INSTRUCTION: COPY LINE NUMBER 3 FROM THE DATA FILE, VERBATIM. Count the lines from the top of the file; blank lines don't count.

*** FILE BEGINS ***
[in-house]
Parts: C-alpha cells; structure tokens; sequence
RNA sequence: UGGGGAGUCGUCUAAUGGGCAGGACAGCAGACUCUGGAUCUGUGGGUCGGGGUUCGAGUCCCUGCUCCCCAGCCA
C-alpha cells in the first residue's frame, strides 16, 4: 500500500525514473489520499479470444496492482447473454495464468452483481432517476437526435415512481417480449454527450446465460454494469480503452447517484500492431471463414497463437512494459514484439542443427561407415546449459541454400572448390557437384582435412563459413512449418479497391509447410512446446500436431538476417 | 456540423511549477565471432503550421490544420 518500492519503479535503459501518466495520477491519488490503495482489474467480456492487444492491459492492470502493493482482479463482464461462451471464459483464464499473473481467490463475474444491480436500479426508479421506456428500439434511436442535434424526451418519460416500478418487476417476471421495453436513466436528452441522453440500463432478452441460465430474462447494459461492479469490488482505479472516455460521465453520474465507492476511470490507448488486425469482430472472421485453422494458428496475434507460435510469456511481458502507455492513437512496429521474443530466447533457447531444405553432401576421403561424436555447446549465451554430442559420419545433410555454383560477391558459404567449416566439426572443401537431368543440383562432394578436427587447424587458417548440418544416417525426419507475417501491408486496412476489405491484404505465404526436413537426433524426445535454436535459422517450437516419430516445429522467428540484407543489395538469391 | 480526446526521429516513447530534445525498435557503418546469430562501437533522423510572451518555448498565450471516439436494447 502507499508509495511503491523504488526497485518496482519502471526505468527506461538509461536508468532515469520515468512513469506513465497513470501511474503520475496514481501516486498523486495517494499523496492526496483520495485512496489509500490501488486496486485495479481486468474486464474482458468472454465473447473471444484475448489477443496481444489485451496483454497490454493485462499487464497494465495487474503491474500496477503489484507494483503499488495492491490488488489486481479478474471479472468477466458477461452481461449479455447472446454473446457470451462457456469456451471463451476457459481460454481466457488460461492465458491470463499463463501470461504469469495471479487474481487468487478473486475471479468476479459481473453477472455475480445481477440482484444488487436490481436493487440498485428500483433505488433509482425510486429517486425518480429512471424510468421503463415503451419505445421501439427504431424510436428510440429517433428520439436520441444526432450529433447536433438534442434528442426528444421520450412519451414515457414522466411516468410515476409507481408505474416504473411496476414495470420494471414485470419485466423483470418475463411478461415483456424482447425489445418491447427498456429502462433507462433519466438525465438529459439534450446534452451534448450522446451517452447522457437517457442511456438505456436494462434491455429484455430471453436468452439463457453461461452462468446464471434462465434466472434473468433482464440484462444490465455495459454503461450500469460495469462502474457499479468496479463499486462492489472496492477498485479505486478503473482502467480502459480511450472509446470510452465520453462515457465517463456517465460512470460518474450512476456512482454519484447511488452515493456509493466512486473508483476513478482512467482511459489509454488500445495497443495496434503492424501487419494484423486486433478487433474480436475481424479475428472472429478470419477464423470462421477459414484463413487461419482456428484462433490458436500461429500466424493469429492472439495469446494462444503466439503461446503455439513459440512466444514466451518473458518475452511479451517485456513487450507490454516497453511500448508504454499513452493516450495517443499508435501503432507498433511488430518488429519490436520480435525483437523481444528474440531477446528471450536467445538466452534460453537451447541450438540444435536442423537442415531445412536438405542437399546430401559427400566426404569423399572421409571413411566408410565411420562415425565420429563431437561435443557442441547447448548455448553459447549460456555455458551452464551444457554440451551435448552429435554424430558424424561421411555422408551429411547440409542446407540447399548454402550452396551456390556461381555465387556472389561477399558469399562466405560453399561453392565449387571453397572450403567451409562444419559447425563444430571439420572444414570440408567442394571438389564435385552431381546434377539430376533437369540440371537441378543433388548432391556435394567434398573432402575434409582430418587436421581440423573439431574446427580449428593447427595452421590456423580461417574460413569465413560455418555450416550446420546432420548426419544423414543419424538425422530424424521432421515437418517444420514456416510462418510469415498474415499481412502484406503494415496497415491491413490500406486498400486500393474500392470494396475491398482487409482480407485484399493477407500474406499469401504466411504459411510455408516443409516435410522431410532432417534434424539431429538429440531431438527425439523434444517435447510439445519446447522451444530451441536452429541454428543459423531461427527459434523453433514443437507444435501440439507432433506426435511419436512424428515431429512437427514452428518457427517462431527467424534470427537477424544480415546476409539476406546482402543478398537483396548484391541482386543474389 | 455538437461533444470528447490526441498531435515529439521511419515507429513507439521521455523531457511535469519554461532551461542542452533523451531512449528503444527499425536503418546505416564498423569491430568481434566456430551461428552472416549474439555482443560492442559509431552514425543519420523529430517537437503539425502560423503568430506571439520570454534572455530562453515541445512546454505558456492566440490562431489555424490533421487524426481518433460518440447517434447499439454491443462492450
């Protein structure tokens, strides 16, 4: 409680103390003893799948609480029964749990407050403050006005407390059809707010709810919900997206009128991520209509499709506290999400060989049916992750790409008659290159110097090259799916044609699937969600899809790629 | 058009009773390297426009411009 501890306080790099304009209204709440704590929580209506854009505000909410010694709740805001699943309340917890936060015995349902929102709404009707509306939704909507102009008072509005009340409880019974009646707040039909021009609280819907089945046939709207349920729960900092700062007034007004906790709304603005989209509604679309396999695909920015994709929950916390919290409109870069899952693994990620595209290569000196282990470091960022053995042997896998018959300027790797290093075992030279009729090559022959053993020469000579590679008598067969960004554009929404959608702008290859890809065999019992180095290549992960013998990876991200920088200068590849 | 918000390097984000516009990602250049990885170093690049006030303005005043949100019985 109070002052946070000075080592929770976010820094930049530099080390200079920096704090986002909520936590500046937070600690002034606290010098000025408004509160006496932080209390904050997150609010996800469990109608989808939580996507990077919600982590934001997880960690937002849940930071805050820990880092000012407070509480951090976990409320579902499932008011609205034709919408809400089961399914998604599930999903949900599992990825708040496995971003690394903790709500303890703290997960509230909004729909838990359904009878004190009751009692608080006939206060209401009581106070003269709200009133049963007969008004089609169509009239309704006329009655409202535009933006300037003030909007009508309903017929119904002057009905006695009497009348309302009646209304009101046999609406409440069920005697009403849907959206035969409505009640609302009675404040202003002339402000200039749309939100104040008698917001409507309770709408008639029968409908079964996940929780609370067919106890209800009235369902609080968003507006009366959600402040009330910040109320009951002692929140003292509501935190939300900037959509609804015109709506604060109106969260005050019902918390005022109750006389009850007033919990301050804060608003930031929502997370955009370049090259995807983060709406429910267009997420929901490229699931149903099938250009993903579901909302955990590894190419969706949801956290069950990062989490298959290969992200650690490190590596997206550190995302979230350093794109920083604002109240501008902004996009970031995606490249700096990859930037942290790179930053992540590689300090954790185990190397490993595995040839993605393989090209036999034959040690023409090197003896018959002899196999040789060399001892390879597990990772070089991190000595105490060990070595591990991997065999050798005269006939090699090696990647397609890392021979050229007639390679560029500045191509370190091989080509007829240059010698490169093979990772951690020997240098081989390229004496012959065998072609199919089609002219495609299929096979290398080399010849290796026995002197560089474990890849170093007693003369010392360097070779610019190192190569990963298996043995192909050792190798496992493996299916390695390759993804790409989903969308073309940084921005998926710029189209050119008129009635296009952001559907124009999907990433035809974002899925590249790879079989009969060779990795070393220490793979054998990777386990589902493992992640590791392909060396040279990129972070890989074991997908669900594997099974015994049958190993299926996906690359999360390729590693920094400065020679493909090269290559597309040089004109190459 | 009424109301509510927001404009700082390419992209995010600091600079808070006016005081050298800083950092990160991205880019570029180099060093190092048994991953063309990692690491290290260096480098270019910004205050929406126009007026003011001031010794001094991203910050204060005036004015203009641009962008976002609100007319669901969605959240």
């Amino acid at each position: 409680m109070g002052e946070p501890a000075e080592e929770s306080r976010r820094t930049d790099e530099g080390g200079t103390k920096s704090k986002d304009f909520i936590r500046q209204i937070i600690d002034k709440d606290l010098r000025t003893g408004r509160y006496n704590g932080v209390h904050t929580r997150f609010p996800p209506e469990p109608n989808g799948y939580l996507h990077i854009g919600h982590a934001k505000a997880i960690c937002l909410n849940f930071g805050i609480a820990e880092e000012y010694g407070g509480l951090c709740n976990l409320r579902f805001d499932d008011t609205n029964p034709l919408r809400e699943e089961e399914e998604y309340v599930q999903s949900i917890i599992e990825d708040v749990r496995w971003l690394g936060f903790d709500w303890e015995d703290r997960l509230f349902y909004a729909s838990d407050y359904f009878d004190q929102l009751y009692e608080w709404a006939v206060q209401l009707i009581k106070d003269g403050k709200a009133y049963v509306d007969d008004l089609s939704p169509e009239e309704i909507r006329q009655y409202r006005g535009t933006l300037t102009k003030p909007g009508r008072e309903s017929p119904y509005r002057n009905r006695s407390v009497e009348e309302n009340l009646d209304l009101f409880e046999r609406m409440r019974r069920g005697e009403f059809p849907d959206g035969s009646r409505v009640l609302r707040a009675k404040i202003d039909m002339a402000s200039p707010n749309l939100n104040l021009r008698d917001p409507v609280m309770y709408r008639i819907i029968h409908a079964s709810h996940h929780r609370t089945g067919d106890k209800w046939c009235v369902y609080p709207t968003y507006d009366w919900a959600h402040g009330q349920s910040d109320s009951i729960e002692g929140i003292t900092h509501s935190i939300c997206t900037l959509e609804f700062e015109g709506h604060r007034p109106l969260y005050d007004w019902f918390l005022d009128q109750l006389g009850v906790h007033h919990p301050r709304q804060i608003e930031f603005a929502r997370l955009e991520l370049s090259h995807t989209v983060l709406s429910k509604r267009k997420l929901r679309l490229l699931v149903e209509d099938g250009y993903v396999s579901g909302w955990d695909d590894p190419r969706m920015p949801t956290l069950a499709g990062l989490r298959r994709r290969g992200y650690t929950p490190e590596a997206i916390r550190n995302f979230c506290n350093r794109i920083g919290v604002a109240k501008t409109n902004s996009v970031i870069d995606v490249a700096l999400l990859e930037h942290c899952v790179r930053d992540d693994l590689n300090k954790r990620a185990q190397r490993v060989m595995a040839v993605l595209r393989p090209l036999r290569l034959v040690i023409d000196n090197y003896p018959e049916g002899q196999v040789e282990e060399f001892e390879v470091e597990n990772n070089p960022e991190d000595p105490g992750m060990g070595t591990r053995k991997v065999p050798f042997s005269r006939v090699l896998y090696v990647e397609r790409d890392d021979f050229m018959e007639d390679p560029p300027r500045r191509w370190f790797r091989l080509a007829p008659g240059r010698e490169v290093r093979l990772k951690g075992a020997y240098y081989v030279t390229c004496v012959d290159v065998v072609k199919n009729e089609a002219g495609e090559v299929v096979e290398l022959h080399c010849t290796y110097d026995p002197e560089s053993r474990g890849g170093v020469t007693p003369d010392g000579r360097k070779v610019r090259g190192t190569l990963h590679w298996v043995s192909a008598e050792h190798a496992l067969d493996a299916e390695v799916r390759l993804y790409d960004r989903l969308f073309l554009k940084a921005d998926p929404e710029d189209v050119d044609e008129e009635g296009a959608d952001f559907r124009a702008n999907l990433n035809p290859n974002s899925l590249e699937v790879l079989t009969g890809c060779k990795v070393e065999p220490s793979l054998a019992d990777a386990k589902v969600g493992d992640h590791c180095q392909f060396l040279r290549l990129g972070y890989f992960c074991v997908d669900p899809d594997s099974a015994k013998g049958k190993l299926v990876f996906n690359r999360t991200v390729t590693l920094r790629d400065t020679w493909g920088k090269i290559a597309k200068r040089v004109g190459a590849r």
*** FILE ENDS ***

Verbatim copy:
RNA sequence: UGGGGAGUCGUCUAAUGGGCAGGACAGCAGACUCUGGAUCUGUGGGUCGGGGUUCGAGUCCCUGCUCCCCAGCCA